How to turn supper into a competitive sport

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Kevin and I have stumbled onto a way to make cooking fun again.

It all began the first week of January. Kids were still off school, but we wanted to get back to work. So we split our days. I took the morning kid-shift, he took the afternoons; but afternoons meant suppers too. I relinquished my iron hold over kitchen proceedings, and introduced him to The Joy of Cooking, and he liked it. A lot.

We did have Yorkshire puddings two nights in a row because the first recipe didn’t replicate his childhood memory of his mother’s version. Sadly, neither did the second recipe. After which, he moved on to a traditional shepherd’s pie. Getting in touch with his British Isle roots. (What if he attempts blood pudding??) I must add that he also solicited advice from me, which I appreciated. Because I was practically itching to give it.

I found that the brief break inspired me to cook with more enthusiasm, and, I’ll admit it, a faint stirring of competition. Nothing like a little challenge to get me inspired.

I’ve already been creamed by the competition, according to our four-year-old. Kevin prepared leftover noodles with cheese sauce on Saturday evening, and, to repeat a story I already told on Facebook, here’s how that went over:

CJ: Who made this supper?
Kevin: I did.
CJ: This supper is awesome! *holds out arms for hug*
Me: Are you serious? I’m going to cry.

Please note: I have never, not once, received a spontaneous hug for any meal I have set upon the table. A more common response would be:

“Why do you always make food that I hate?”

I have been preparing said meals for eleven-and-a-half years. That’s, like, 4000 meals.

But I digress.

We’ve decided to up the stakes.

Inspired by a friend who is going on sabbatical this summer, and who is chronicling her attempts to “eat down the freezer and cupboards,” Kevin and I have decided to prepare meals using all those edible odds and ends that dwell, untouched and neglected, in our own cupboards and freezers. (I suspect there’s some weird survivalist instinct in me that wants to save the stored food, in case of apocalyptic circumstances; in any case, we have a lot, and we could probably reduce our monthly grocery bill by making better use of it. Worth a try.)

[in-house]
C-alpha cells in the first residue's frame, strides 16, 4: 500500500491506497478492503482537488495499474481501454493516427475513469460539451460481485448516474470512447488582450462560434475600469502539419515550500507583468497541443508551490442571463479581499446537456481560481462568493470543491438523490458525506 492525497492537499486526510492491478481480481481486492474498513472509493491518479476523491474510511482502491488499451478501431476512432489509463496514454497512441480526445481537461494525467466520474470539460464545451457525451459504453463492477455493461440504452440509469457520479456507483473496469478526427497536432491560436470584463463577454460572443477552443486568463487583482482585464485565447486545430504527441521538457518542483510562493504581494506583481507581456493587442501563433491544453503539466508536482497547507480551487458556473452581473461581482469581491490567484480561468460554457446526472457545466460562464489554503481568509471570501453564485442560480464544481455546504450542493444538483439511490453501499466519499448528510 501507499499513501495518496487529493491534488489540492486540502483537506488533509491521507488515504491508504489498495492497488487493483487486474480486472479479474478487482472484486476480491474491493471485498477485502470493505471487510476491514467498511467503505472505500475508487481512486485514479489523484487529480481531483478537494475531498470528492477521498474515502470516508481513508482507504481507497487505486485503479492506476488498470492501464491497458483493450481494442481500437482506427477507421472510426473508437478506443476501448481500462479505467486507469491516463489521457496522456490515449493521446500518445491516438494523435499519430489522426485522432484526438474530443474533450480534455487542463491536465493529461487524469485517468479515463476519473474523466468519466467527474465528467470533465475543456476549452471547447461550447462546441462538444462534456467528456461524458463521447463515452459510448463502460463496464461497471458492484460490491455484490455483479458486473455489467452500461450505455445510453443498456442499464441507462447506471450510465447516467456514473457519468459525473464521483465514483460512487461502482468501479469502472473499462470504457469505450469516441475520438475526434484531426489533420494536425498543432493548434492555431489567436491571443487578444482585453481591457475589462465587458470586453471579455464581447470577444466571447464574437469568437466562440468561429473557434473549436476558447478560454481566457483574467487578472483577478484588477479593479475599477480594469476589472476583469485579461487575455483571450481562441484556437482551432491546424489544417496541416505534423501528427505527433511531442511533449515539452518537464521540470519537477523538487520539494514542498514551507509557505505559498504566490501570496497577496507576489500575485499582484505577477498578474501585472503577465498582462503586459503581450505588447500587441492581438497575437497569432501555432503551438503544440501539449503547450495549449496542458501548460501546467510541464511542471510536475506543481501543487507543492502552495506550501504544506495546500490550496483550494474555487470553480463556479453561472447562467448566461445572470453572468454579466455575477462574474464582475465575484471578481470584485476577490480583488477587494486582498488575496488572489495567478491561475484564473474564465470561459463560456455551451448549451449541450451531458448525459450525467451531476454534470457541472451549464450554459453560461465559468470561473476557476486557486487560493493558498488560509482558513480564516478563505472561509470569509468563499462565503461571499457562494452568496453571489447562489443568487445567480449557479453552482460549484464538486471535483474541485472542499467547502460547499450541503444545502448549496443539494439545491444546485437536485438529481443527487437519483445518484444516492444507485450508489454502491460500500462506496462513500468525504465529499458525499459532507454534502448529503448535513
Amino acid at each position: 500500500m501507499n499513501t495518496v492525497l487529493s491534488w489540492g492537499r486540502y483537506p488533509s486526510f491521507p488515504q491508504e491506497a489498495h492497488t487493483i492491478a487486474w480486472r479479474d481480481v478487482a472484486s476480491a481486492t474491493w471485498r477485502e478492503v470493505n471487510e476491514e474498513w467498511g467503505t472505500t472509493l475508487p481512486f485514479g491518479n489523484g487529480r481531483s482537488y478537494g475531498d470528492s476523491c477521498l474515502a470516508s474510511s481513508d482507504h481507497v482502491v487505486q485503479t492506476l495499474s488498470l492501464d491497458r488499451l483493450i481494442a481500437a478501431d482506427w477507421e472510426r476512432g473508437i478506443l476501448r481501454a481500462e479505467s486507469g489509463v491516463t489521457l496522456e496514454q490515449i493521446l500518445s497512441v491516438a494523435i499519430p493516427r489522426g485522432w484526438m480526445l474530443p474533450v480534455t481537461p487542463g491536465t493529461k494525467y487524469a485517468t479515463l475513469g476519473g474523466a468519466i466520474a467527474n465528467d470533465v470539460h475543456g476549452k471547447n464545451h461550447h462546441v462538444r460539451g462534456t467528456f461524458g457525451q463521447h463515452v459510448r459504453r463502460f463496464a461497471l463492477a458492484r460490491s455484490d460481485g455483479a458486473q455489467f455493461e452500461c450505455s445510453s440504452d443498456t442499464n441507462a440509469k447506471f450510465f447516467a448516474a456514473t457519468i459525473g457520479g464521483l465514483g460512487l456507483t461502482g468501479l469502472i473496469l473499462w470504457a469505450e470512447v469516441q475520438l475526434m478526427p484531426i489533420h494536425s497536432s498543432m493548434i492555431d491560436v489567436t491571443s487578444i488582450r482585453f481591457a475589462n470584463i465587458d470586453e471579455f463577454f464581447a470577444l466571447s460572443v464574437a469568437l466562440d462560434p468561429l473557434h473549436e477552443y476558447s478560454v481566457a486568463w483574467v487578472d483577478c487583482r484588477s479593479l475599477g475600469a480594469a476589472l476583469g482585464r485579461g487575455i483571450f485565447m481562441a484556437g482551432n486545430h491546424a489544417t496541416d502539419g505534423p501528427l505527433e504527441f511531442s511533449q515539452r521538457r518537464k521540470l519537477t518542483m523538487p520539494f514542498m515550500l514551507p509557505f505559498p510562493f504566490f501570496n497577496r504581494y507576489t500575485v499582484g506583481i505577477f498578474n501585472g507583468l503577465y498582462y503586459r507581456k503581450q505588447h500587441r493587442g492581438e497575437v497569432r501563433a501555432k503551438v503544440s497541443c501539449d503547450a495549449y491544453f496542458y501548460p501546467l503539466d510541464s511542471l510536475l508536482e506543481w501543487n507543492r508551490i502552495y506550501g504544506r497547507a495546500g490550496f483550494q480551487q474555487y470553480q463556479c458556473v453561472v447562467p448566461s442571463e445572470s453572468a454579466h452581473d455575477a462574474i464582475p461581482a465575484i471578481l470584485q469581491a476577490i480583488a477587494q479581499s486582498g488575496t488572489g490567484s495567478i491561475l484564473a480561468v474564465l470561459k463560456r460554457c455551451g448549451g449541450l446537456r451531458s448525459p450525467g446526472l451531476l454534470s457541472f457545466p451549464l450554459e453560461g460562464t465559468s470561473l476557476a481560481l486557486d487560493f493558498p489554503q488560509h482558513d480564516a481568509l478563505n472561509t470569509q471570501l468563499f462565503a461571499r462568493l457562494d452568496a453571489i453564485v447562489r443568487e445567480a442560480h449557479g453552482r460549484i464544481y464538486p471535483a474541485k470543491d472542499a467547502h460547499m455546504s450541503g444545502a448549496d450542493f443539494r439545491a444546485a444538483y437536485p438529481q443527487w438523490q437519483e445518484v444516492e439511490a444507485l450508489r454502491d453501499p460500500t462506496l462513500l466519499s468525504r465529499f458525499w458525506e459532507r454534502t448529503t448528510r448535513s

* I started on Monday with a meal of quinoa (cupboard), spelt (cupboard), and brown rice (cupboard) salad with roasted red beets (leftover), and a corn (frozen) and potato (cold cellar) chowder (broth from freezer) with bacon (freezer). For bedtime snack, we opened a jar of pearsauce (cupboard) and served it with yogurt.

* Last night, Kevin made us a spinach (freezer) gorgonzola sauce with bacon (leftover), mushrooms (lingering), and shrimp (freezer), over pasta. He wisely prepared a separate cheese sauce for the children who didn’t want the fancy bits, making him, once again, most popular chef with the four-year-old set. (Pandering! I refuse to stoop to such tactics!)

* For tonight’s meal, I’m planning to prepare corn tortilla (freezer) quesedillas with refried red beans (freezer) and roasted red pepper salsa (freezer, fridge, cupboard), and a raw cabbage (cold cellar) salad.

The opposite of indomitable
Swimming studies, early morning, girl in green

9 Comments

  1. Blood pudding is delicious! And easy to prepare – you just have to fry it like sausage (you don’t actually make the blood pudding itself yourself unless you have a freshly slaughtered pig around). It really is good. My mom made it for unsuspecting guests more than once. They would exclaim how yummy it was, only to declare, after they were told what it was they had liked so much, that they would never eat it again. Which is a shame.

    Anyway, I’m enjoying this process of cleaning out the pantry and freezer so much that I’m thinking of doing it every January! I hope you’re enjoying the process too!

    Reply
    • I wonder how long it’s going to take — my sense is that it will take us longer than a month, but I’m curious to see.

      Reply
  2. oh, this makes me laugh! Since I started working 2 days a week, my husband and I share the kitchen uneasily. I WISH he asked for my advice!!

    Reply
    • Kevin probably asked for advice purely out of kindness — he knew I was dying to give it!

      Reply
  3. My favourite part of this whole blog reflects its title and it is the parenthetical aside: Pandering! Love it!

    Reply
  4. Love the idea of using everything up in the cupboard. Sometimes I look in there and think, WHAT was I THINKING???

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    • We have three containers of tahini, for example …

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  5. I got stuck on the concept of leftover bacon…

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    • I wondered if anyone would notice that! It was, in fact, uncooked bacon leftover from the corn chowder recipe I’d used the night before, which only called for four slices of bacon. Teamwork!

      Reply

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